The six satellite products and six of the reanalysis products include daily soil moisture. Satellite products outperform reanalyses with higher R and lower mean biases. With the exception of satellite products 2–4 and ERA-Interim/Land (19), all products have variability of daily soil moisture close to that of SM. Overall, AMSR-E LPRM (3) and TRMM LPRM (4) have the best performance.

From year to year, daily R is highly variable, particularly in ERA-40 (17) and ERA-Interim (18), which range from insignificant to 0.8. This variability is not improved by the use of the GPCP precipitation in ERA-Interim/Land (19). While there are no significant R trends in daily soil moisture from SM, many of the reanalysis products show a peak around 2005 and a minimum in the late 1990s.

The median of each product’s daily soil moisture values estimated simultaneously with SM in 0.01 increments for all overlapping days has a significant (p < 0.01) and positive correlation with SM. Several of the reanalysis products are more sensitive to variations in soil moisture in very dry conditions than in wetter soils. Among the six satellite products, Aquarius (1) and ASCAT (6) show the best performance. SMOS (5) systematically overestimates soil moisture, while AMSR-E (2) has a very small range of soil moisture, and AMSR-E LPRM (3) and TRMM LPRM (4) are more sensitive to changes in soil moisture in drier soils.

Of the 17 soil moisture products with at least 20 years of data, most agree with SM without significant trends. Only MIROC5 (8) and ERA-40 (17) show trends that are not observed by SM.

Pobs and SM datasets upscale point measurements to the area of WGEW. However, WGEW is still smaller than the grid size of most products in this study. The uncertainties associated with this scale mismatch have been quantified for grid size from 0.25° to 2.5° using the 4-km PRISM (4) and stage IV (5) precipitation products. While the uncertainties due to this scale mismatch usually increase with the grid size from 0.25° to 1.5°, their impact on daily and annual time scales is overall small. In contrast, the scaling uncertainty from individual gauge or pixel data to various grid sizes would be much larger.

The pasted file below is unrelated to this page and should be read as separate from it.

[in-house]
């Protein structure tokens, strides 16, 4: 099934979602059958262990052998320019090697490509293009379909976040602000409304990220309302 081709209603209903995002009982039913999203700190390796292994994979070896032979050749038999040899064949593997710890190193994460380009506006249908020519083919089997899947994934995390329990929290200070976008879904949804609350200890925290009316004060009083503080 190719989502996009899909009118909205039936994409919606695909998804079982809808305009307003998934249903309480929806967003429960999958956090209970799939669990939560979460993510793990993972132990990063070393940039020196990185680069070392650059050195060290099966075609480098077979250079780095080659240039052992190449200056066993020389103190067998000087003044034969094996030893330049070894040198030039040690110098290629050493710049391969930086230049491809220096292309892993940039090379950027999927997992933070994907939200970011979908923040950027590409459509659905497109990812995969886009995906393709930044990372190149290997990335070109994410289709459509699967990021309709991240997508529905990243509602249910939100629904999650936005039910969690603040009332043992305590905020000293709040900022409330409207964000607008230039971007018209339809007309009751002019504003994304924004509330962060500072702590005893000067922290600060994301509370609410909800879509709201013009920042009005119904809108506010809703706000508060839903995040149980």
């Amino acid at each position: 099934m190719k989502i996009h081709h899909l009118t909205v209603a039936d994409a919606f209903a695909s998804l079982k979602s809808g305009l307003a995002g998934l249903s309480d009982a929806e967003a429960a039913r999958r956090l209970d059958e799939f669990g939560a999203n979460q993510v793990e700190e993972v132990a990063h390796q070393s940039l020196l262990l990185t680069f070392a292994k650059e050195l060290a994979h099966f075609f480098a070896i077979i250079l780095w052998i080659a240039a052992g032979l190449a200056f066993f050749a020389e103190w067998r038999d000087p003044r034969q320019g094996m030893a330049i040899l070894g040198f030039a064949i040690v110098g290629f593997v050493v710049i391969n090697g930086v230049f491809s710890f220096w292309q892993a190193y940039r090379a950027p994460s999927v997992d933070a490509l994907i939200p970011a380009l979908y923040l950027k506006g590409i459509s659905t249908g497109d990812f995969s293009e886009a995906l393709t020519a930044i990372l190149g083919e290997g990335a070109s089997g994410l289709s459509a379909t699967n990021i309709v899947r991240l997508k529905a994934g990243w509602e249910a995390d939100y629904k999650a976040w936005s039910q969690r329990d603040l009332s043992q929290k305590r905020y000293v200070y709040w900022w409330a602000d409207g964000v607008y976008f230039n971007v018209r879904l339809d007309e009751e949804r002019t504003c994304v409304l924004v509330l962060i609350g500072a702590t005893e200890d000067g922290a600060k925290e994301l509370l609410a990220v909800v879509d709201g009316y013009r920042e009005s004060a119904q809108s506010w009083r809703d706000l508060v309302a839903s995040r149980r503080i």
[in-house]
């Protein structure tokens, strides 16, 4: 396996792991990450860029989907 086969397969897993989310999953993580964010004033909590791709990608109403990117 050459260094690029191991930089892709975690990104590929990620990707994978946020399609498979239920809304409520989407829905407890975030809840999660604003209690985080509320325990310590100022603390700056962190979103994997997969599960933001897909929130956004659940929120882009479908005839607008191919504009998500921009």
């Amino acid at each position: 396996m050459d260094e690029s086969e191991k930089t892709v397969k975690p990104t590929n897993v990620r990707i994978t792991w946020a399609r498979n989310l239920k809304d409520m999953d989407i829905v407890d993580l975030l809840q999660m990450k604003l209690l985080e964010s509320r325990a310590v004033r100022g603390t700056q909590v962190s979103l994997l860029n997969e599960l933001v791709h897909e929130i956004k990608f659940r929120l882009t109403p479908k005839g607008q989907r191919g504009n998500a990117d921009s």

The comprehensive precipitation and soil moisture product evaluations in this study have implications for precipitation and soil moisture product development and evaluations. For product development, various strengths and weaknesses have been identified for future improvement. For instance, CPC (1) daily gauge–radar precipitation product degrades steadily from 1956 to 2013 with decreasing R and increasing RMSD compared with Pobs. SMOS (5) overestimates soil moisture. JRA-55 (21) precipitation shows a spurious trend of 64.13 mm decade−1 (p < 0.01) for annual precipitation, which is mostly manifested in a sharp (and spurious) increase of annual precipitation amount from <300 mm in 1975 to >900 mm in 1983.

As categories, gauge–radar precipitation and satellite precipitation and soil moisture products perform best, followed by reanalysis products, and model results are the worst. On the other hand, individual gauge–radar and satellite products are not necessarily better than some reanalysis products, and they are occasionally even not as good as model results in some performance metrics. For instance, the JJA precipitation bias from PERSIANN (8) satellite-only product is highest among all products (including models). Therefore, for reanalysis product evaluations, several gauge–radar and satellite products along with their uncertainties should be used. Similarly, for model evaluations, multiple nonmodel products along with their uncertainties should be used.

Acknowledgments